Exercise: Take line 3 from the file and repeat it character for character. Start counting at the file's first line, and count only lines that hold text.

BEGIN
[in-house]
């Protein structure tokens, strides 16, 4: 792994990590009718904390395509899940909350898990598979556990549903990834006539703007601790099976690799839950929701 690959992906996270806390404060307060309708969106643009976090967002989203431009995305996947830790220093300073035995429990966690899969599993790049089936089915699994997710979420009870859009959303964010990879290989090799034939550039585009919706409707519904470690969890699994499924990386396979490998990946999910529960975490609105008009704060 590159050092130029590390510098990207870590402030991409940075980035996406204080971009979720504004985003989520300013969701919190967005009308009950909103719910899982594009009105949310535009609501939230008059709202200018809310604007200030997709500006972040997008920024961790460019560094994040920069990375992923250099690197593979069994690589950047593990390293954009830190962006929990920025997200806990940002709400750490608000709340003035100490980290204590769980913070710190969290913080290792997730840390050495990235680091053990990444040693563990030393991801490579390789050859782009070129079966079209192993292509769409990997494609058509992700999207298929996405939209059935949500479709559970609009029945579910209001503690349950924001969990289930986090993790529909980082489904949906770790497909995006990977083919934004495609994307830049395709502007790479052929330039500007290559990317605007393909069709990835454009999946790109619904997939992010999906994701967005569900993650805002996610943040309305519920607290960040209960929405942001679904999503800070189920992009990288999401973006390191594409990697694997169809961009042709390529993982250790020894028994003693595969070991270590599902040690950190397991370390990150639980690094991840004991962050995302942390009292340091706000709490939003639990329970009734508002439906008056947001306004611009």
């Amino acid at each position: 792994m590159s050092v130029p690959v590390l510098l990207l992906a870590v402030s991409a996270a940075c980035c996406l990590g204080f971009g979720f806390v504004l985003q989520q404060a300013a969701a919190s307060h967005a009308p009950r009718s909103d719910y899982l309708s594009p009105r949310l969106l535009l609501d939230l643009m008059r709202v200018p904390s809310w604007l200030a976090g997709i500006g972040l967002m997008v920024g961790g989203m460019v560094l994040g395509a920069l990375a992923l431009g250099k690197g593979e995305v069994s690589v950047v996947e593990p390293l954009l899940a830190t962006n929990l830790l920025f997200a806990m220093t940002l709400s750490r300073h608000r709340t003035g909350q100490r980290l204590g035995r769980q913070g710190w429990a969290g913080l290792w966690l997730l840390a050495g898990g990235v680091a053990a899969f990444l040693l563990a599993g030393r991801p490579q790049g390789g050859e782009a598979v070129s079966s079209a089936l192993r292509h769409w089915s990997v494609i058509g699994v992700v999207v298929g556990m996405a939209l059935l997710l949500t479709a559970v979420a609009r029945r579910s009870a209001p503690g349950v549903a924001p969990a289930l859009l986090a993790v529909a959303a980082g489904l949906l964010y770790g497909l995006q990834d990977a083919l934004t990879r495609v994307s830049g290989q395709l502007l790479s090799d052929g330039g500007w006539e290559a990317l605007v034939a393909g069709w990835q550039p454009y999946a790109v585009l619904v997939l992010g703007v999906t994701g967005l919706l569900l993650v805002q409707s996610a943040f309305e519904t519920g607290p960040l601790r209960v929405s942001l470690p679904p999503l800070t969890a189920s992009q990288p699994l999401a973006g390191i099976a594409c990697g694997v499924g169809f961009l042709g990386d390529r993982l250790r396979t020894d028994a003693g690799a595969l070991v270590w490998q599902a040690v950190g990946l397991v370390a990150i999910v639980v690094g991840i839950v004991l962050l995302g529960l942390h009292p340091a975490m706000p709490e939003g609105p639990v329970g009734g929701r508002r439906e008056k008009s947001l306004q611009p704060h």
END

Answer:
């Amino acid at each position: 792994m590159s050092v130029p690959v590390l510098l990207l992906a870590v402030s991409a996270a940075c980035c996406l990590g204080f971009g979720f806390v504004l985003q989520q404060a300013a969701a919190s307060h967005a009308p009950r009718s909103d719910y899982l309708s594009p009105r949310l969106l535009l609501d939230l643009m008059r709202v200018p904390s809310w604007l200030a976090g997709i500006g972040l967002m997008v920024g961790g989203m460019v560094l994040g395509a920069l990375a992923l431009g250099k690197g593979e995305v069994s690589v950047v996947e593990p390293l954009l899940a830190t962006n929990l830790l920025f997200a806990m220093t940002l709400s750490r300073h608000r709340t003035g909350q100490r980290l204590g035995r769980q913070g710190w429990a969290g913080l290792w966690l997730l840390a050495g898990g990235v680091a053990a899969f990444l040693l563990a599993g030393r991801p490579q790049g390789g050859e782009a598979v070129s079966s079209a089936l192993r292509h769409w089915s990997v494609i058509g699994v992700v999207v298929g556990m996405a939209l059935l997710l949500t479709a559970v979420a609009r029945r579910s009870a209001p503690g349950v549903a924001p969990a289930l859009l986090a993790v529909a959303a980082g489904l949906l964010y770790g497909l995006q990834d990977a083919l934004t990879r495609v994307s830049g290989q395709l502007l790479s090799d052929g330039g500007w006539e290559a990317l605007v034939a393909g069709w990835q550039p454009y999946a790109v585009l619904v997939l992010g703007v999906t994701g967005l919706l569900l993650v805002q409707s996610a943040f309305e519904t519920g607290p960040l601790r209960v929405s942001l470690p679904p999503l800070t969890a189920s992009q990288p699994l999401a973006g390191i099976a594409c990697g694997v499924g169809f961009l042709g990386d390529r993982l250790r396979t020894d028994a003693g690799a595969l070991v270590w490998q599902a040690v950190g990946l397991v370390a990150i999910v639980v690094g991840i839950v004991l962050l995302g529960l942390h009292p340091a975490m706000p709490e939003g609105p639990v329970g009734g929701r508002r439906e008056k008009s947001l306004q611009p704060h």